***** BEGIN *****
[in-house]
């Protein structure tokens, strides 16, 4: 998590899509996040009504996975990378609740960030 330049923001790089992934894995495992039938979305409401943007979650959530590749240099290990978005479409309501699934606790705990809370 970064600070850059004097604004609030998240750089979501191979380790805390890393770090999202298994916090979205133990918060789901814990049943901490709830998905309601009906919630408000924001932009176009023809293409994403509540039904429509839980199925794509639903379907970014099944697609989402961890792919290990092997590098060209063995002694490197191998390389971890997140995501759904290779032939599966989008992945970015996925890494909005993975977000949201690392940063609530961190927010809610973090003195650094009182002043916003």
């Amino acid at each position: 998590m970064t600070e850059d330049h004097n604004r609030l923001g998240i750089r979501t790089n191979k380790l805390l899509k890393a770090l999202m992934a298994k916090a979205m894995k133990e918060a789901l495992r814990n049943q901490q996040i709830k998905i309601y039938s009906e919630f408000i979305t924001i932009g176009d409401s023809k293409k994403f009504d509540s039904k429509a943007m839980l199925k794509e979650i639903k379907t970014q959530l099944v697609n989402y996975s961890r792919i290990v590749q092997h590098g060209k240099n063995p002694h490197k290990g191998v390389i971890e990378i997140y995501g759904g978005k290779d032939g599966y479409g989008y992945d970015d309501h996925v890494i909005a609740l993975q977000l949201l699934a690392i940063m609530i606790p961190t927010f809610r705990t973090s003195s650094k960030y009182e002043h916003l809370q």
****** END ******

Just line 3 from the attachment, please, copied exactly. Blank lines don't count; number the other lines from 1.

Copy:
């Amino acid at each position: 998590m970064t600070e850059d330049h004097n604004r609030l923001g998240i750089r979501t790089n191979k380790l805390l899509k890393a770090l999202m992934a298994k916090a979205m894995k133990e918060a789901l495992r814990n049943q901490q996040i709830k998905i309601y039938s009906e919630f408000i979305t924001i932009g176009d409401s023809k293409k994403f009504d509540s039904k429509a943007m839980l199925k794509e979650i639903k379907t970014q959530l099944v697609n989402y996975s961890r792919i290990v590749q092997h590098g060209k240099n063995p002694h490197k290990g191998v390389i971890e990378i997140y995501g759904g978005k290779d032939g599966y479409g989008y992945d970015d309501h996925v890494i909005a609740l993975q977000l949201l699934a690392i940063m609530i606790p961190t927010f809610r705990t973090s003195s650094k960030y009182e002043h916003l809370q």